Monday, April 27, 2009

Claire Khoury

I was running for my life. Thickets and thorns were scratching at my tired thighs and aching calves, painfully reminding me of what had just happened.
Whizzing by park benches and lamp posts I couldn't stop no matter how badly my lungs were shrinking. My heart was racing as fast as my feet.
Focus on breathing, in and out. In and out. I sounded like a donkey, hee hawing but my mind was what I wanted to stop.
I remember a dim lit candle and the spanish guitarist plucking away parts of his soul through the somber melodies and erratic fingering. Sitting in that dusty bar thinking this was a good idea for a while. I was too confident in that black dress, teasing my hair with my fingertips and trying not to look like I didn't belong in there.

The glass on the bar looked dewy and I remember I liked it. Slinking my fingers across the drops of condensation felt familiar tracing back to when I was a child and would sit at the windowsill of my families bungalow, drawing pictures on the window when it would rain. I felt alive when it rained and yet miraculously restless as my father droned on playing keys on the piano as he often did during the storms.

The guitarist took a break and the cliche, background bar music began to play. He was twenty minutes late and the cigarettes I had were too few now to continue waiting.

I am not a patient person and unless I have a cigarette to fill the time I become antsy and bothered. I was bothered all right and twenty minutes is too long to wait, especially for a guy.

"A woman should always be the late one. The man waits on you, not the other way around. If you get there before him, leave," my mother used to say to me as she would brush my curly hair out, trying to make it straight. She bought me my first hair straightener and told me to treat it as another appendage.

My unruly curly hair would make men nervous. Meditterranean and Arabic women with their wild hair made her fearful. They looked untamable, and I was supposed to be tamed.

I got up and left after thirty minutes of my legs falling asleep and my backside becoming numb. I was livid.

As I walked out of the bar and down the street, I was going to go home and watch another old movie again. I would have probably mixed it up a bit and watched something other than Casablanca this time.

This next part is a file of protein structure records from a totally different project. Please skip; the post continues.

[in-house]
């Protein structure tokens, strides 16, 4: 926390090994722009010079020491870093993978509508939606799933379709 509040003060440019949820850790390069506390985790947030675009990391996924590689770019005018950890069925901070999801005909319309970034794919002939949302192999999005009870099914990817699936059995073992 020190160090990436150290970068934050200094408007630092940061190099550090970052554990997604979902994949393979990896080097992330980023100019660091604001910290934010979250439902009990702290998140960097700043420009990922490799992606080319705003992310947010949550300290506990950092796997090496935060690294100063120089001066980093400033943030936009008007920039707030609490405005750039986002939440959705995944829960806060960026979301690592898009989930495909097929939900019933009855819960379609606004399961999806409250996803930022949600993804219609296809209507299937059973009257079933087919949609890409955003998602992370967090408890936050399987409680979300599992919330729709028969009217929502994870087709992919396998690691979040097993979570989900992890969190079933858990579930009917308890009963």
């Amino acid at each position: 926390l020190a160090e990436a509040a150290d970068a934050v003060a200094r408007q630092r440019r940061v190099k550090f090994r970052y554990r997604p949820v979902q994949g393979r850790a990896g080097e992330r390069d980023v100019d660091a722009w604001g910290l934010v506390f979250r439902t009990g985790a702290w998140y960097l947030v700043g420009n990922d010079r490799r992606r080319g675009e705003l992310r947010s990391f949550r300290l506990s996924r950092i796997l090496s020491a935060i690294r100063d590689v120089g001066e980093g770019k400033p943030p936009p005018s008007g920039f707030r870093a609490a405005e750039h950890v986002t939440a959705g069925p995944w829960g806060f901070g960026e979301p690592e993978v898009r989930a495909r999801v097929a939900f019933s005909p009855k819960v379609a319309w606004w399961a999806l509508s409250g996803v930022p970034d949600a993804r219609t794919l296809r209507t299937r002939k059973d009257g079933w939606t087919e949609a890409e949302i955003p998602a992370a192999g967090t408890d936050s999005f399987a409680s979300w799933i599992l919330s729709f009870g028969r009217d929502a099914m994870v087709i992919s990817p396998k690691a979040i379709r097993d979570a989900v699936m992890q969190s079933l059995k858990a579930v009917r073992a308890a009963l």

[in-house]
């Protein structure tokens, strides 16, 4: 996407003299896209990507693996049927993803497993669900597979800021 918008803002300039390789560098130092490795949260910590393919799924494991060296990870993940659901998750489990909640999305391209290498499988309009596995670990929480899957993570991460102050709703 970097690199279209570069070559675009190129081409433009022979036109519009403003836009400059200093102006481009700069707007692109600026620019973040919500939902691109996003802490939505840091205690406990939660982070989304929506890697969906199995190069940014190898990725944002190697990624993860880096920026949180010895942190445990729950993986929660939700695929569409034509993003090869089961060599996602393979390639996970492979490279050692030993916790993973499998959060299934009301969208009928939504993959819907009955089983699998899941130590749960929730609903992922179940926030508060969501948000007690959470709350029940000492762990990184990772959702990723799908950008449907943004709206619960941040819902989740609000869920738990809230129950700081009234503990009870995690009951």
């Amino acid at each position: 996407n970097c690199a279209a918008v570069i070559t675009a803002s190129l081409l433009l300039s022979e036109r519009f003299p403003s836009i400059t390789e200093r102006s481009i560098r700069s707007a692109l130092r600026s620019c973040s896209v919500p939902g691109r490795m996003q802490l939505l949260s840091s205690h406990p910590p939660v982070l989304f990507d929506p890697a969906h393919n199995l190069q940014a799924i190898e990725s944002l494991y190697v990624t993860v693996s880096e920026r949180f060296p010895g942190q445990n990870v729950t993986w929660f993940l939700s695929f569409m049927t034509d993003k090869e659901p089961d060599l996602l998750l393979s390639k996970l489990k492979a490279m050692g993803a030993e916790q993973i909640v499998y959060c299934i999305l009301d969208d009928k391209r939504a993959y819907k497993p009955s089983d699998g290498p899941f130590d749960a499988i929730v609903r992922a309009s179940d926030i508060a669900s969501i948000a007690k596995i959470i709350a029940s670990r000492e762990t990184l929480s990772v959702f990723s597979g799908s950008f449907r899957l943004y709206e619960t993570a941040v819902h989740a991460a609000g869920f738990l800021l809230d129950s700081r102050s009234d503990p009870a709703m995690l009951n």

Like a whiplash, my body was stopped and pulled around like some sort of jitterbug dance move, nearly dislocating my arm.

-"Give me your money." He was tall, rotund and hispanic, showcasing a toothy mouth topped off with a sparse "stache."
-"Please, let go of me and I'll give you what's in my purse. I don't have any cash but I can give you my credit cards."
He hesitated to let me out of his firm grip and I rubbed the skin on my arm where he had touched me. It felt rough like after an indian sunburn.

You should run for it, Claire. He's not armed and he's too big to keep up with you.
I didn't have much time to think, but my cleverness reminded me of Pseudolus and for a moment, just for an spec of time, I felt cunning and alive.

Throwing down an Old Navy Debit Card I kicked my black stilettos off and I ran through the alley all along the dirty pavement, nearly skinning off my callouses. I heard him yell something as though he planned to cut me off, but I was too fast for him and knew these streets all too well. My brothers and I used to map out this neighborhood when we would shoot our documentaries back when we were younger. I'm still young and I shouldn't have been in a place like that on this night. I realized I had all the time in the world to be old. You're only young for so long, and it's so hard to keep the memories. I cherished the ones I still had.

Running through the alleys and streets, passing lamp post after lamp post, trash bin after recycling bin, I couldn't stop until I got home.
My arm was throbbing and my shoulder kept clicking. After a mile or so I decided it was safe to stop. I called a cab to take me home. The ride back felt longer and I wasn't in the mood for small talk.
Exiting the cab and walking up to my house, I felt a wave of relief.

I sat on the steps and continued to catch my breath. I noticed my hair start to frizz and looked up at the cloudy night sky as I sniffed in the smell of the air. It was going to rain. It was going to rain right now.

As the drops fell from the sky, I lifted my face to catch the sweet dewy beads. I was getting cleansed by the rain. As I stood up to walk inside, I noticed my reflection in the window. My hair, now wet, was becoming curly again. I liked it better that way for once.

For once, I felt I was who I truly was. Untamed, unmarked and naturally curly

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